Wednesday, October 22, 2008

Chihuly Update!

Hooray, the significant other finally got our photos from the Chihuly exhibit at the De Young posted on Flickr! He took most of the pics, but I did snap a few of them (although darned if I could remember which ones...)

Oh, and since this is still a knitting blog, if you look through the set you can see my Honeybee stole out on its maiden voyage. Nothing makes a girl feel fancy like wearing a lace shawl to an art museum!

Color and Cardigan

Hi everyone, sorry it's been such a long time between posts. This month has been busy-busy-busy, and not just for me! Seems like the autumn is just slipping away from everybody I talk to. It's definitely getting a little chilly in the mornings around here, and the ground at work is covered in oak leaves, which makes me smile.

Pacific School of Religion

So Saturday was Color: Fall 2008, and it was another beautiful day in the East Bay. Wow has the festival grown! See how we have TWO tents for the spinners in the picture? There were also double the number of vendors, and it definitely seemed like there were more people floating in and out throughout the day. I took two classes, which left me a little more time to sit and chat and browse the market, and I wasn't nearly as brain-dead by the end of the day as I was in April. I took Spinning from the Lock with Maia, where we basically learned the various ways to spin fleece directly from the lock (without turning it into a carded batt or roving or combed top). We spun some basic wool (no particular breed), some Romney, and dyed and undyed CVM (California Variegated Mutant), all still in lock form. Here's the plied results:

Spinning from the Lock Class

The Romney was fun, I don't think I'd spun that one before. I also took Kristine's Fiber Prep class, where we looked at handcards, combs, and drum carders. Kristine brought her drum carder and a bag full of random fiber, and let us all make batts! Super-fun. These were not huge, thick batts, maybe an ounce (or less) each, but I had SO much fun spinning mine up later that evening. I was so excited about it I forgot to take photos of it before spinning, but it was some black BFL fiber along with some green wool/silk and mohair locks. I can see why people go all crazy with their drum carders, there is a sense of adventure when you're using one (is it shiny? Sure! Throw it on the tray!)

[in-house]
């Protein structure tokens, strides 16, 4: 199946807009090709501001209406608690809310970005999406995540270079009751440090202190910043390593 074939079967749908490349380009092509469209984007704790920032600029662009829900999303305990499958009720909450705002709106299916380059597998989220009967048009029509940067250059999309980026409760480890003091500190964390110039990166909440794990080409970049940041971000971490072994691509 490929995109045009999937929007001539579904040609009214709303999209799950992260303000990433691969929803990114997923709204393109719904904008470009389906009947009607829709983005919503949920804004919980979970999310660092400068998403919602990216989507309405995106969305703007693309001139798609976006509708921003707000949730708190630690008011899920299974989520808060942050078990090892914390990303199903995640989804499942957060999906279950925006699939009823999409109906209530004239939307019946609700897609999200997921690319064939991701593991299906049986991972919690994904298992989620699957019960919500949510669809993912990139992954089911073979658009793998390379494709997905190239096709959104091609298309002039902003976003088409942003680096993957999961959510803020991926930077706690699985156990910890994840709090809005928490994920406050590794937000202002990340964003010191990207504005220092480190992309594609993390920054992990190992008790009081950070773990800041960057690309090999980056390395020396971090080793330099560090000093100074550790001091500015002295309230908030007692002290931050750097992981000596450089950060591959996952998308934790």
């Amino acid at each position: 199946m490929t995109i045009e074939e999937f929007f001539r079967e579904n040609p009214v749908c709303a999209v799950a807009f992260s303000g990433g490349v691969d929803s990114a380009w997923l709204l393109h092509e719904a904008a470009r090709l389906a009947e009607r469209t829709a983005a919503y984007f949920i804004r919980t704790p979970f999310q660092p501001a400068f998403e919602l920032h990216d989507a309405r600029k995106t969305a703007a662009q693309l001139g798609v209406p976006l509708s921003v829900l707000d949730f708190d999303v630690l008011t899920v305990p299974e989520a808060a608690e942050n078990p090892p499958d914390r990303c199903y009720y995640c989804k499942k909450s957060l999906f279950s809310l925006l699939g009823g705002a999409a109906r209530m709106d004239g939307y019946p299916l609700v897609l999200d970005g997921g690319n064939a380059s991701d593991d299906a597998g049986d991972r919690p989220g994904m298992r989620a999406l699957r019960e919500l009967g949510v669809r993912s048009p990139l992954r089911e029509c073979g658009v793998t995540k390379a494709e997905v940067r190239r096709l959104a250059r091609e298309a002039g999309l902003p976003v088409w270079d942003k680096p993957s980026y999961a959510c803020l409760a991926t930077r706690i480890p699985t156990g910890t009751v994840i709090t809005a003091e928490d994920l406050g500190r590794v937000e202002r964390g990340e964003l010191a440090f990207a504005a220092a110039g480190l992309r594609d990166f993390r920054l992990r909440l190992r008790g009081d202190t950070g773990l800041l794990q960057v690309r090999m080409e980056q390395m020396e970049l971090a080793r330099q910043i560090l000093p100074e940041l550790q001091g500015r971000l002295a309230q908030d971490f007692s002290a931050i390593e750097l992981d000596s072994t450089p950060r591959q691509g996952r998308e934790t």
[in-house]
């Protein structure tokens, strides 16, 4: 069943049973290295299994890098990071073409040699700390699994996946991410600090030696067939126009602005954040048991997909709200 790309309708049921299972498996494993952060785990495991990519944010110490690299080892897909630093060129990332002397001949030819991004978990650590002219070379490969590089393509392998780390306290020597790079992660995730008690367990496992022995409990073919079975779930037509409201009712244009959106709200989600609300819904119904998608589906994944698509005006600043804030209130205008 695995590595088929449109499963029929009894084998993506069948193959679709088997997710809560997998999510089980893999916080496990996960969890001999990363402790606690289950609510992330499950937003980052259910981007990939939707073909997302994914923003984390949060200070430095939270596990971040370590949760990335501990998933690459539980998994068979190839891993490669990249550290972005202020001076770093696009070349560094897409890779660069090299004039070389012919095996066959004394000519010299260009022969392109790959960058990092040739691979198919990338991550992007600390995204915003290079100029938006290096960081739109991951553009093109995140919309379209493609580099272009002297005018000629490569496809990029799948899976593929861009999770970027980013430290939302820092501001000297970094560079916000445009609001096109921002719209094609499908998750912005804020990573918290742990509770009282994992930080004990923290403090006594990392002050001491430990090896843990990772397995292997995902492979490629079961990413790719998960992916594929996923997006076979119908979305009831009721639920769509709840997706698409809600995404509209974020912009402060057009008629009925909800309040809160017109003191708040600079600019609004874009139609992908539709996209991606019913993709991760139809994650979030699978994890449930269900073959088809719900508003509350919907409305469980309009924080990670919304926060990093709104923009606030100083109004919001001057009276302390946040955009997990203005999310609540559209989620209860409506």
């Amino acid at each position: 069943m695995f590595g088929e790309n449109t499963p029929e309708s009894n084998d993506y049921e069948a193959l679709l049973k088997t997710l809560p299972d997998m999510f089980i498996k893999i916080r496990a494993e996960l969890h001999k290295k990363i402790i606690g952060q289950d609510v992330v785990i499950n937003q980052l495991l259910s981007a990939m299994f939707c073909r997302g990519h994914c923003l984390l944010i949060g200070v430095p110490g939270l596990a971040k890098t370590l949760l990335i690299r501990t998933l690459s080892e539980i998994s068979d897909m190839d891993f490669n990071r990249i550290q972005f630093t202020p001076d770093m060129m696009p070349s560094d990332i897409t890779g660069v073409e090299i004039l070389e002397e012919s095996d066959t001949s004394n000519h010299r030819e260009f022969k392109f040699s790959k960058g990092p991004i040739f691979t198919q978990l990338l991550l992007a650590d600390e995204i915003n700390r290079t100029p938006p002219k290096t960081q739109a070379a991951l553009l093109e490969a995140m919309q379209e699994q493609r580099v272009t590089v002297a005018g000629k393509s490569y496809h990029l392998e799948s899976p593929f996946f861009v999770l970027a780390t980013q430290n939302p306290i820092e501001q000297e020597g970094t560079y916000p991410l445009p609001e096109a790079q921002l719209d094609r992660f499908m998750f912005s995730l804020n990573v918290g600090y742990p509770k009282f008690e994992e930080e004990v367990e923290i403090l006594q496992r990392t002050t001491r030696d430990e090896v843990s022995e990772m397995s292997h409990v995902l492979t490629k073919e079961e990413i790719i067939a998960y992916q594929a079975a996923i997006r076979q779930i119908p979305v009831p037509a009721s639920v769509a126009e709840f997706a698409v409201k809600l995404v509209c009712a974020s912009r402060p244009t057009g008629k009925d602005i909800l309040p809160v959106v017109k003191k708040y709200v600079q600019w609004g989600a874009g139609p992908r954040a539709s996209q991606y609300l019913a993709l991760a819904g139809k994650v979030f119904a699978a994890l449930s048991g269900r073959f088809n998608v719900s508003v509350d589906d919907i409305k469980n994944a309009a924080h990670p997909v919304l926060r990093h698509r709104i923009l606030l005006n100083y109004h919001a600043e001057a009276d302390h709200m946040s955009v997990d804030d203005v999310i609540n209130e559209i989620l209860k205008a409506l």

Fiber prep class batt

So we were essentially playing with different fiber prep techniques, and I had enough foresight to bring along some of my clean locks, so I got to try out the combs! Yippee! Here's the comb set-up, along with a little cloud of my combed Cormo and the pile of waste fiber (yikes!).

My combed locks!

We had stations set up to use the drum carder and two sets of combs, and just spent the last 45 minutes or so playing with fiber!

Fiber prep class

I really wanted to try every different hand-produced prep method I could before deciding how to process my fleece, and I feel like I accomplished that goal during this festival. So now I have little samples of yarn, all spun from the Cormo, in a variety of different preps and spinning methods. I did two yarns that were combed, one spun worsted on my Maggie, one spun woolen on the Mt. Rainier; one yarn spun woolen from a carded rolag, and one yarn spun worsted from flicked-out locks.

Worsted-Woolen Prep Rainbow